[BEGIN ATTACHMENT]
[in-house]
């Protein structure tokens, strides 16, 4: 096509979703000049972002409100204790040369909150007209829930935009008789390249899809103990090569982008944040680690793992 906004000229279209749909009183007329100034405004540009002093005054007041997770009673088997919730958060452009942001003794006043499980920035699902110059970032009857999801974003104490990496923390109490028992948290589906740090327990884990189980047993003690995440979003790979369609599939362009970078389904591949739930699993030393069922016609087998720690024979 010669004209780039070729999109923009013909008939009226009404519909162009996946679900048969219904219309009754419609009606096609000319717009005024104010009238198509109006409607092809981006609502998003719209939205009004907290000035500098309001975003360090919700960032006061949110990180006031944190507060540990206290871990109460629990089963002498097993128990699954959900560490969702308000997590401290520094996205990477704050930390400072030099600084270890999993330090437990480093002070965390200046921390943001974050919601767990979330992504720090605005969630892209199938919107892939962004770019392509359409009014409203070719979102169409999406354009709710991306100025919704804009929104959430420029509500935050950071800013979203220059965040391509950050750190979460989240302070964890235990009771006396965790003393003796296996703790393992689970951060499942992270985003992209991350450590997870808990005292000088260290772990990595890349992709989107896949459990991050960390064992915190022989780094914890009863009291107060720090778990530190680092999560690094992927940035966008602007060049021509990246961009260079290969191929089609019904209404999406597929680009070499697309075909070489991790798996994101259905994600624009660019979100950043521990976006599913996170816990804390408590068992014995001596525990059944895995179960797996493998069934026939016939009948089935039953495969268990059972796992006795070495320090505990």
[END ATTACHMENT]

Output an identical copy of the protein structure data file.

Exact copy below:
[in-house]
């Protein structure tokens, strides 16, 4: 096509979703000049972002409100204790040369909150007209829930935009008789390249899809103990090569982008944040680690793992 906004000229279209749909009183007329100034405004540009002093005054007041997770009673088997919730958060452009942001003794006043499980920035699902110059970032009857999801974003104490990496923390109490028992948290589906740090327990884990189980047993003690995440979003790979369609599939362009970078389904591949739930699993030393069922016609087998720690024979 010669004209780039070729999109923009013909008939009226009404519909162009996946679900048969219904219309009754419609009606096609000319717009005024104010009238198509109006409607092809981006609502998003719209939205009004907290000035500098309001975003360090919700960032006061949110990180006031944190507060540990206290871990109460629990089963002498097993128990699954959900560490969702308000997590401290520094996205990477704050930390400072030099600084270890999993330090437990480093002070965390200046921390943001974050919601767990979330992504720090605005969630892209199938919107892939962004770019392509359409009014409203070719979102169409999406354009709710991306100025919704804009929104959430420029509500935050950071800013979203220059965040391509950050750190979460989240302070964890235990009771006396965790003393003796296996703790393992689970951060499942992270985003992209991350450590997870808990005292000088260290772990990595890349992709989107896949459990991050960390064992915190022989780094914890009863009291107060720090778990530190680092999560690094992927940035966008602007060049021509990246961009260079290969191929089609019904209404999406597929680009070499697309075909070489991790798996994101259905994600624009660019979100950043521990976006599913996170816990804390408590068992014995001596525990059944895995179960797996493998069934026939016939009948089935039953495969268990059972796992006795070495320090505990």